The future of public broadcasting in Israel, the possibility of early elections and the police probes of the prime minister and his family aren’t the only issues of importance to the state these days. Israel may be tangential to regional developments, but it could be dragged into them at any time, as a result of miscalculation — it wouldn’t be the first time that the scent of an approaching election has affected military decisions — or for other reasons.
- Fighting Iran's ambitions in Syria, Israel risks angering Russia
- Israel's growing tensions with Syria, Lebanon and Hamas leave little room for maneuvering
- Assad sends an explosive message to Israel
The incident last Friday, in which Syria fired an anti-aircraft missile at Israeli warplanes after Israeli airstrikes in Syria, reminded the Israeli media about the ongoing civil war in that country.
That war is the main, but not the only, arena for the larger struggle among forces in the region. The two main sides are the Iranian-led Shi’ite Muslim axis and the Saudi-led alliance of conservative Sunni Muslim regimes. Tehran has an advantage on nearly every front. Israel is a secondary player. Its focus is on trying to curb Iranian influence on the front that is most important to it, the border with Syria in the Golan Heights.
Tehran has reason to be satisfied with trends on several fronts. In the wake of the fall of Aleppo to government forces, President Bashar Assad has the upper hand in Syria. The Saudi fight against Houthi rebels in Yemen has failed so far, and Riyadh finds itself stuck in a fatal swamp. The international coalition in Iraq is close to retaking Mosul from the Islamic State organization, as the Iraqi government and Shi’ite militias prepare to divide the spoils and the Iranians enjoy increasing legitimacy to the point that the United States has begun to train openly Shi’ite Iraqi militias, claiming that they are “positive” while ignoring their Iranian ties.
Other Arab states — from Oman, which helps smuggle Iranian arms, to Jordan, which sent a conciliatory delegation headed by the speaker of the parliament to Tehran — don’t need a weatherman to know which way the wind blows in the Middle East.
Israel is particularly troubled by developments in Syria and Lebanon. There are reports of Shi’ite militias in the Syrian Golan Heights (although still relatively far from the Israeli border). Members of Hezbollah, the Iranian Revolutionary Guards Corps and pro-Assad militias routinely infiltrate into the northern Golan Heights. Tehran and the Assad regime are discussing a long-term lease of space in the Latakia port to Iran, which has also delivered to Hezbollah underground weapons factories that it established.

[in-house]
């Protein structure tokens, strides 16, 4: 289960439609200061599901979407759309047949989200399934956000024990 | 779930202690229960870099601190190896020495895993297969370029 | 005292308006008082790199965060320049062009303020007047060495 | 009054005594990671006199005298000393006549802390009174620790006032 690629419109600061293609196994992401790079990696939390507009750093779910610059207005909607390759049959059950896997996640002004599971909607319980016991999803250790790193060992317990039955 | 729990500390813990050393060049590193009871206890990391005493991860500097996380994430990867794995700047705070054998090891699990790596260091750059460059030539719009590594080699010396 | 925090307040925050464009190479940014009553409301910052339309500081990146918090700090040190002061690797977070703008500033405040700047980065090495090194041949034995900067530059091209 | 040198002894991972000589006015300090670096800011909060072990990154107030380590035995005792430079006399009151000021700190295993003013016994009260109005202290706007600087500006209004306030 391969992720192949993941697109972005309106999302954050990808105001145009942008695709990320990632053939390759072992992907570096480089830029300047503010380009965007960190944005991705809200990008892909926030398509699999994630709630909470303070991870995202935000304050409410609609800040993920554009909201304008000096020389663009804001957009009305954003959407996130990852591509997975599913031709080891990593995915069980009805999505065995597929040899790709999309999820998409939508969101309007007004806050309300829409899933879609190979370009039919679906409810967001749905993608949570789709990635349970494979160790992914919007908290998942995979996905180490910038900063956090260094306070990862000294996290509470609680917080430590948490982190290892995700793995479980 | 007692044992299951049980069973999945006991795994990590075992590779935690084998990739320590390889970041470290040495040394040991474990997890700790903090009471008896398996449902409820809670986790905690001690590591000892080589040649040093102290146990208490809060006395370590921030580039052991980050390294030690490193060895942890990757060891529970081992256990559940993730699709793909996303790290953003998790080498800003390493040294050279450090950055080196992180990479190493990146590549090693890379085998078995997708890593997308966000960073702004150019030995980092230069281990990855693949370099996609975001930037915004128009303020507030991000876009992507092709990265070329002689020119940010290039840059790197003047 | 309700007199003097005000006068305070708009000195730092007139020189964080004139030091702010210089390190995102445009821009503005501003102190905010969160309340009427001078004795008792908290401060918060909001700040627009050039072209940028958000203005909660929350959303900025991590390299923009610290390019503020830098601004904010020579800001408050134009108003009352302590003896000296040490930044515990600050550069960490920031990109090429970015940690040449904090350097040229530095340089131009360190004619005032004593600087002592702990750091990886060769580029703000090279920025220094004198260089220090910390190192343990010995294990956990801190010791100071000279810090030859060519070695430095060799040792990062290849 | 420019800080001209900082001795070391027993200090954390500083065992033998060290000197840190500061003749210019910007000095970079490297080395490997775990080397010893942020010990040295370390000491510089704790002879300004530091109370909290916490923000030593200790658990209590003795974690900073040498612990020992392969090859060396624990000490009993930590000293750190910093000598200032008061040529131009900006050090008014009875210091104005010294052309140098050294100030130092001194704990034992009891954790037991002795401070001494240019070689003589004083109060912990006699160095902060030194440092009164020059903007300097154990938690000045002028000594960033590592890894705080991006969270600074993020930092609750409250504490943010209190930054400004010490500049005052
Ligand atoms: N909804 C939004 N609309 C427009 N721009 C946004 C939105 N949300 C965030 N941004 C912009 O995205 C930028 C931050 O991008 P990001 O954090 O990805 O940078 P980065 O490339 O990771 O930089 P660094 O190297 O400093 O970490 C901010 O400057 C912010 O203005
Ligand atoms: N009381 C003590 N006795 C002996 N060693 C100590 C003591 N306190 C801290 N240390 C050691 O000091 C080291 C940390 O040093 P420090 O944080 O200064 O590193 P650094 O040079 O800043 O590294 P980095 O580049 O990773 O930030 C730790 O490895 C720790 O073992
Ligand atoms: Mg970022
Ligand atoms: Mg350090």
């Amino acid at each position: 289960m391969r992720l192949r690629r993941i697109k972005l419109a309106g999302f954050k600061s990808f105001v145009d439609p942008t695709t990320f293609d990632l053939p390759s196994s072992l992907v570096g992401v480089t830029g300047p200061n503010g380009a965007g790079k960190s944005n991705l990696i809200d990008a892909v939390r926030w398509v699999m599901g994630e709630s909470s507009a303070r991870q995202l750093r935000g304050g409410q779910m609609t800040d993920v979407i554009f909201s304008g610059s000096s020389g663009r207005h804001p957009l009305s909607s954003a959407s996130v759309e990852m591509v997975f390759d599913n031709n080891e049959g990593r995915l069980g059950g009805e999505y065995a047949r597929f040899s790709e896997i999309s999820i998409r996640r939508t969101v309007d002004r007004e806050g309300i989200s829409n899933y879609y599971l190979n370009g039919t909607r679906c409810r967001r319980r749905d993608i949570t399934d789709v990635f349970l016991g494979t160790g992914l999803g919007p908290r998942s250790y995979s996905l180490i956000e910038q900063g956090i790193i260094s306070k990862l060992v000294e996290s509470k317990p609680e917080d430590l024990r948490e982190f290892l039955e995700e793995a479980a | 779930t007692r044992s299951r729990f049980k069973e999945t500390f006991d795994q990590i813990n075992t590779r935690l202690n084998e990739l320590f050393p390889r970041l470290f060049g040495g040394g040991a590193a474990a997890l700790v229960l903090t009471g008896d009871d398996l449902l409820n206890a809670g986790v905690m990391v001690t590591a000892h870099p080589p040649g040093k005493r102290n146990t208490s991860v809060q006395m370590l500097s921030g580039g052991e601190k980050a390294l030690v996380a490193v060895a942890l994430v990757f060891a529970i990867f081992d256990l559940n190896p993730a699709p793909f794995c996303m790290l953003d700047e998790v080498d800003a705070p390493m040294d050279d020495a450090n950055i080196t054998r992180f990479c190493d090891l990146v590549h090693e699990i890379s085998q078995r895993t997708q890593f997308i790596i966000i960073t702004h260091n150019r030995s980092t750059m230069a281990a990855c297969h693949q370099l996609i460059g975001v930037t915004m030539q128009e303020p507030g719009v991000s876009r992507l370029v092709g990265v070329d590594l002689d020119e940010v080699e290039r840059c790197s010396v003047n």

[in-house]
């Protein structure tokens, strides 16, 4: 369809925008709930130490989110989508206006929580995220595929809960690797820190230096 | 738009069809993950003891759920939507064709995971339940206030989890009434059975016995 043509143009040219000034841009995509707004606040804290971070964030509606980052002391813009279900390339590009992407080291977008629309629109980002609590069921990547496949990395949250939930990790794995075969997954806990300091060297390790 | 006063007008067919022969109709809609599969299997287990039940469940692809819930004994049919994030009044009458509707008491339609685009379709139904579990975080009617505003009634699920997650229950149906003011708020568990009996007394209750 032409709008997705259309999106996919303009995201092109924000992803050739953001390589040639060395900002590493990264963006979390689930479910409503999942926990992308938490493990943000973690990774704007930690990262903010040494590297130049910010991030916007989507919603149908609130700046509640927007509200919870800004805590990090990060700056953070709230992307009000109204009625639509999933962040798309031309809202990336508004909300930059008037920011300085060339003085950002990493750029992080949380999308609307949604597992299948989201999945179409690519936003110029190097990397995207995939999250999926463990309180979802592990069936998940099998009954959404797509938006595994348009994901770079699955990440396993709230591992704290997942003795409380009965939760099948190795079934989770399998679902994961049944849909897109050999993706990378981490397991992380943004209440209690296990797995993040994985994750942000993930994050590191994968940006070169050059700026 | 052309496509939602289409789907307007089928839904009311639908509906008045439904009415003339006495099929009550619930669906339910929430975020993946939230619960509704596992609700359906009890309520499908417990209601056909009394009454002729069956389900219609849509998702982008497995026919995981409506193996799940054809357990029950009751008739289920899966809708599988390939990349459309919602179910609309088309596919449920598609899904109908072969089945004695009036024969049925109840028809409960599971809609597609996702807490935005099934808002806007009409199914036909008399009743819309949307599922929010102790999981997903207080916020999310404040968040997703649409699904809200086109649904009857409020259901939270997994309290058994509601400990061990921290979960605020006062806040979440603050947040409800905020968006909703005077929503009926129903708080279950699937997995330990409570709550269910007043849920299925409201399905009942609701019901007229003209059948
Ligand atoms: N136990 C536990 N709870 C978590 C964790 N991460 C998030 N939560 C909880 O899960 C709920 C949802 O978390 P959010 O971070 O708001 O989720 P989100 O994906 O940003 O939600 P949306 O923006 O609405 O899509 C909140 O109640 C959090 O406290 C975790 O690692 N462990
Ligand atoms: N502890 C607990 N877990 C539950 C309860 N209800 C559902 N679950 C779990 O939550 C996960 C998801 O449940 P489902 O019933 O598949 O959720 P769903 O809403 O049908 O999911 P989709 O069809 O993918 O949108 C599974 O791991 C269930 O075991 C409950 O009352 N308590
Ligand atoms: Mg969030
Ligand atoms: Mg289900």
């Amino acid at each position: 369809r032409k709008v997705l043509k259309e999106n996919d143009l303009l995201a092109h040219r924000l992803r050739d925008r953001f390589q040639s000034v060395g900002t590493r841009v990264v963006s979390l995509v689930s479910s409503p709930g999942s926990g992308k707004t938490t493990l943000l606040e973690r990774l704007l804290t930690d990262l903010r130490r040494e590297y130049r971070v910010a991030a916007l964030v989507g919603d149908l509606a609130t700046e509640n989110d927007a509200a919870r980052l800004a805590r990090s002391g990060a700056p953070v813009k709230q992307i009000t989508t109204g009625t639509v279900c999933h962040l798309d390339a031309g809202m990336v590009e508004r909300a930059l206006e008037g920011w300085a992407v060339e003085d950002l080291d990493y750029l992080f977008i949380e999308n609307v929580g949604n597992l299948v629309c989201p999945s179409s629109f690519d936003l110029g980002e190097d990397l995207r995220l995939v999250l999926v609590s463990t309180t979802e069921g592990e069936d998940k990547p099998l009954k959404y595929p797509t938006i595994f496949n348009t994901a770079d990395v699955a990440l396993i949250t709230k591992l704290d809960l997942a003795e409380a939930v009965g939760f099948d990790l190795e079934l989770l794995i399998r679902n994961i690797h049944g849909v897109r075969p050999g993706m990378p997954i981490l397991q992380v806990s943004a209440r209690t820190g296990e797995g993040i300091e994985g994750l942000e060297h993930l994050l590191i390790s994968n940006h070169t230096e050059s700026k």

Israel was forced to admit its airstrikes in Syria last week after the Arrow air defense system intercepted the Syrian missile that was fired at Israeli jets. The policy of ambiguity returned a few days later, when Jerusalem refused to comment on Syrian reports that an Israeli drone strike killed a local combatant in the northern Golan Heights. But remarks by the prime minister, the defense minister, the army chief of staff (twice), the Mossad chief and the outgoing GOC Northern Commander received widespread coverage in Israeli media outlets.
The Israeli message, despite the Russian foreign ministry summoning the Israeli ambassador for clarifications, was firm. We will continue to attacking arms convoys in Syria as needed, in order to keep Hezbollah from obtaining weapons, including rockets, missiles, drones and chemical weapons. (The organization is not known to have expressed an interest in the latter.)
The reserve-duty generals Amos Yadlin and Giora Eiland argued in two separate articles in the Yedioth Ahronoth daily this week that foiling arms smuggling is secondary to Israel’s main goal of thwarting Iran’s and Hezbollah’s presence in the Golan Heights.
Yadlin, presumably reflecting the position of the military establishment, believes “a reassessment is needed” of the benefits of the effort to keep weapons out of the hands of Hezbollah (by striking convoys and arms depots in Syria) versus the risk of escalation posed by these actions. Yadlin said that while Israel should uproot the terror infrastructure in the Golan Heights, the most important strategic goal in the north is to prevent Iran from establishing a base in Syria, using its contacts in Moscow and in Washington.
Israel remains skeptical, assuming the Syrian dictator will have to repay the Iranians in kind. Mossad chief Yossi Cohen described Iran this week as “the primary challenge for the security establishment, with or without the nuclear deal.”
Chief of Staff Lt. Gen. Gadi Eisenkot, speaking at the same event, focused on the northern front. He said that in a future war with Hezbollah, Israel could target Lebanese state institutions, without making a distinction between the government in Beirut and the Shi’ite organization. It looks like a planned Israeli trend – renewing threats to wreak widespread destruction in Lebanon in order to deter Hezbollah from operating on the border in wake of its growing confidence based on Shi’ite successes in Syria.
Will this verbal campaign be effective? A Lebanese researcher, who recently met with Israeli colleagues abroad, asserted that Israel should sharpen its message. Just stressing the potential scope of destruction, he explained, would deter Lebanese citizens from supporting provocations by Hezbollah that could drag the parties into war.